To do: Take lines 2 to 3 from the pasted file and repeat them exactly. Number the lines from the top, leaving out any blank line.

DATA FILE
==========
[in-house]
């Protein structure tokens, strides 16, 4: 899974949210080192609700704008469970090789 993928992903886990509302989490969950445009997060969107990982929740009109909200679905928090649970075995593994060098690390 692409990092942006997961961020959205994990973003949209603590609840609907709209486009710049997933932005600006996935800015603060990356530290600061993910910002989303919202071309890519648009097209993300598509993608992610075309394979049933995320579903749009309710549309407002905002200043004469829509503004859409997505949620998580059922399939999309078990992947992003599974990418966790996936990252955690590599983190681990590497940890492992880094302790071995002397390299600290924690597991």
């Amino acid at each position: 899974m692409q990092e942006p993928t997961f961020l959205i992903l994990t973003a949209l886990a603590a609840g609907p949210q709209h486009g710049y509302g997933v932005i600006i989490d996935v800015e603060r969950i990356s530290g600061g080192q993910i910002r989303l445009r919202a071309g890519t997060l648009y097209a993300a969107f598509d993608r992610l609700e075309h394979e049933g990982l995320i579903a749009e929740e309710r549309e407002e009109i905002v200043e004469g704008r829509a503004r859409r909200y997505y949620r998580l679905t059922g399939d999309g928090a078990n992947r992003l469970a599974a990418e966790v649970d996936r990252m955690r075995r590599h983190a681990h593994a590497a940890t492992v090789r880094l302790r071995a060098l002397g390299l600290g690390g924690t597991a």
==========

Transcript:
């Protein structure tokens, strides 16, 4: 899974949210080192609700704008469970090789 993928992903886990509302989490969950445009997060969107990982929740009109909200679905928090649970075995593994060098690390 692409990092942006997961961020959205994990973003949209603590609840609907709209486009710049997933932005600006996935800015603060990356530290600061993910910002989303919202071309890519648009097209993300598509993608992610075309394979049933995320579903749009309710549309407002905002200043004469829509503004859409997505949620998580059922399939999309078990992947992003599974990418966790996936990252955690590599983190681990590497940890492992880094302790071995002397390299600290924690597991």
């Amino acid at each position: 899974m692409q990092e942006p993928t997961f961020l959205i992903l994990t973003a949209l886990a603590a609840g609907p949210q709209h486009g710049y509302g997933v932005i600006i989490d996935v800015e603060r969950i990356s530290g600061g080192q993910i910002r989303l445009r919202a071309g890519t997060l648009y097209a993300a969107f598509d993608r992610l609700e075309h394979e049933g990982l995320i579903a749009e929740e309710r549309e407002e009109i905002v200043e004469g704008r829509a503004r859409r909200y997505y949620r998580l679905t059922g399939d999309g928090a078990n992947r992003l469970a599974a990418e966790v649970d996936r990252m955690r075995r590599h983190a681990h593994a590497a940890t492992v090789r880094l302790r071995a060098l002397g390299l600290g690390g924690t597991a």